What’s it all about?
Richard, Duke of Gloucester, is born with scoliosis and is brother to the king. A pathological dissembler, Richard is desperate to seize the crown, ruthlessly and heartlessly dispensing with everyone who stands in his way.
Who’s in it?
Ralph Fiennes, fresh from his stint at The Old Vic, gives a masterful performance as Richard. He embodies the villain’s physical deformity with grim authenticity: staggering around the stage, one gnarled hand permanently tucked under his arm, his back contorted with Richard’s famously curved spine. He switches from calculating politician to blushing dissembler in the blink of an eye, carefully stage managing the destruction of all those around him. He is brutal and vicious in every detail, right down to the clipped pronunciation of his consonants. What may come as a surprise is how funny Fiennes is, arriving on stage like the uncle nobody wants to see at a family party, lying and dealing out death with sarcasm and a smile, keeping the audience chortling throughout.
Vanessa Redgrave is both terrifying and pitiful as the grief-stricken Margaret, maintaining a hypnotic presence on the stage as she curses and soothes her companions in turn, clutching a mangled, filthy doll.
What should I look out for?
Adam Cork’s chilling sound effects: a constant soundtrack of hammering, howling winds, dragging chains, screeching and distorted chiming that serve to make the atmosphere colder, darker and ever more terrifying.
The delightful modern anachronisms that blend seamlessly with Shakespeare’s script, including the occasional well-placed use of a smartphone.
Scott Handy’s devastating portrayal of the honest Duke of Clarence, the first of Richard’s victims. His recounting of a nightmare in his prison cell arguably forms the two most captivating minutes of the whole play, the poetry delivered with exceptionally gracious ease.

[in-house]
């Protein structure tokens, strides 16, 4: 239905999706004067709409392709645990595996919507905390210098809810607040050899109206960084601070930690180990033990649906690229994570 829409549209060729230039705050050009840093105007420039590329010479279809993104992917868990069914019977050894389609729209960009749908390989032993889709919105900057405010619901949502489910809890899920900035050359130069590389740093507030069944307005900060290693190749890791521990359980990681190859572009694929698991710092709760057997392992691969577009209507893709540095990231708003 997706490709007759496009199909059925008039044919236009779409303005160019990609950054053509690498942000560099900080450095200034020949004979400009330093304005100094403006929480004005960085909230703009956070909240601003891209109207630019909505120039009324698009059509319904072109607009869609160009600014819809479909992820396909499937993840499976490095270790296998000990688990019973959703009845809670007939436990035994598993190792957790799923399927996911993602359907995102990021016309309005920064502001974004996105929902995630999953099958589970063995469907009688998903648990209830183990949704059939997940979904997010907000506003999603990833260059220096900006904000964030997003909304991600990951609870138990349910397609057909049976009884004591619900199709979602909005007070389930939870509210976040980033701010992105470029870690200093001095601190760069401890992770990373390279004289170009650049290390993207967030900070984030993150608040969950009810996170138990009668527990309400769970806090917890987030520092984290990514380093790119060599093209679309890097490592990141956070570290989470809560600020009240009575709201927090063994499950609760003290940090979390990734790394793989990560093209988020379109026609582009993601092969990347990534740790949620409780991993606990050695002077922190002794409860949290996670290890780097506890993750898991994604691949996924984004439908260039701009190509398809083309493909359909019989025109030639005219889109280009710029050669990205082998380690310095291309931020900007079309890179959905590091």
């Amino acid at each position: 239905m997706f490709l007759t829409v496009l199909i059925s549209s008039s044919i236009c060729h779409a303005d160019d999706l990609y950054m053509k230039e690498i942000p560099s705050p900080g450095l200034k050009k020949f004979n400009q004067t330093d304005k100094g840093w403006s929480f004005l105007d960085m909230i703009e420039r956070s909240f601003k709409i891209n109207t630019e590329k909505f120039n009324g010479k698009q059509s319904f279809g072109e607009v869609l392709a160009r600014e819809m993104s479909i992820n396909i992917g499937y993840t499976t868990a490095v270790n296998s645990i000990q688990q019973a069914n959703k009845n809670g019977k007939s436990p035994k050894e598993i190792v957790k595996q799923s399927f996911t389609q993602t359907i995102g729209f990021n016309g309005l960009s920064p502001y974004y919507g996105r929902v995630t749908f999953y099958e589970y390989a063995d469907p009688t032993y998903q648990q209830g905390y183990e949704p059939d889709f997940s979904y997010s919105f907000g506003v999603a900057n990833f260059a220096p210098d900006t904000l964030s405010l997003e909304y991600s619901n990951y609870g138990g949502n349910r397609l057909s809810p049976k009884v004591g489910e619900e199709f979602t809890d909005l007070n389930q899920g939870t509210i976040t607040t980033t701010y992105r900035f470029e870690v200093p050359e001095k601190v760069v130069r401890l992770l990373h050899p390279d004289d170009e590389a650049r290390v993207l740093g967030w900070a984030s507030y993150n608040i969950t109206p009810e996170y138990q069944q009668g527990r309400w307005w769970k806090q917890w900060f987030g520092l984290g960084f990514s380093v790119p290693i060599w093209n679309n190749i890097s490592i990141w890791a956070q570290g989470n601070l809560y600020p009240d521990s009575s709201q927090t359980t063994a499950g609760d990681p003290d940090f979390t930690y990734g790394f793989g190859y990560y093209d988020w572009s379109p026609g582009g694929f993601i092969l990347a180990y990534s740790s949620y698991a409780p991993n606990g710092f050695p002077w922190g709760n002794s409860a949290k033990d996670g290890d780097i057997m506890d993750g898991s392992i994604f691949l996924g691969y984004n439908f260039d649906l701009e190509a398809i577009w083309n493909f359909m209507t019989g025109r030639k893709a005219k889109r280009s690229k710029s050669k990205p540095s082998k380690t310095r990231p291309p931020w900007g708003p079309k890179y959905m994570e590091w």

Who was in the press night crowd?
There were stars of stage and screen aplenty; Official London Theatre spotted Martin Freeman (who famously played the vicious king in 2014), Richard Wilson, Jessica Brown-Findlay, Andrew Garfield and Olivier nominee Gemma Arterton.
What are people saying on Twitter?
— Christopher Worrall (@Christopher2907) June 17, 2016
— Vicki Oliver (@vickigellatly) June 17, 2016
In a nutshell?
Expertly directed and beautifully performed, Rupert Goold’s production brings Shakespeare’s greatest villain to monstrous life.
Will I like it?
This is a dark story of a dark and twisted mind: death is at its core and much of it is performed over an open grave. Skulls are mounted on the wall as the body count rises, the violence is blunt and shocking, but you will not be able to tear your eyes away. Shakespeare’s lines are delivered with such ease all round that you could be forgiven for forgetting that they were penned over 400 years ago. Goold has assembled a stellar cast, and they are all so good that each new soliloquy seems to surpass its predecessor.
Gut-wrenching, horrifying and yet utterly sublime, this is Shakespeare at his finest and is bound to leave you breathless.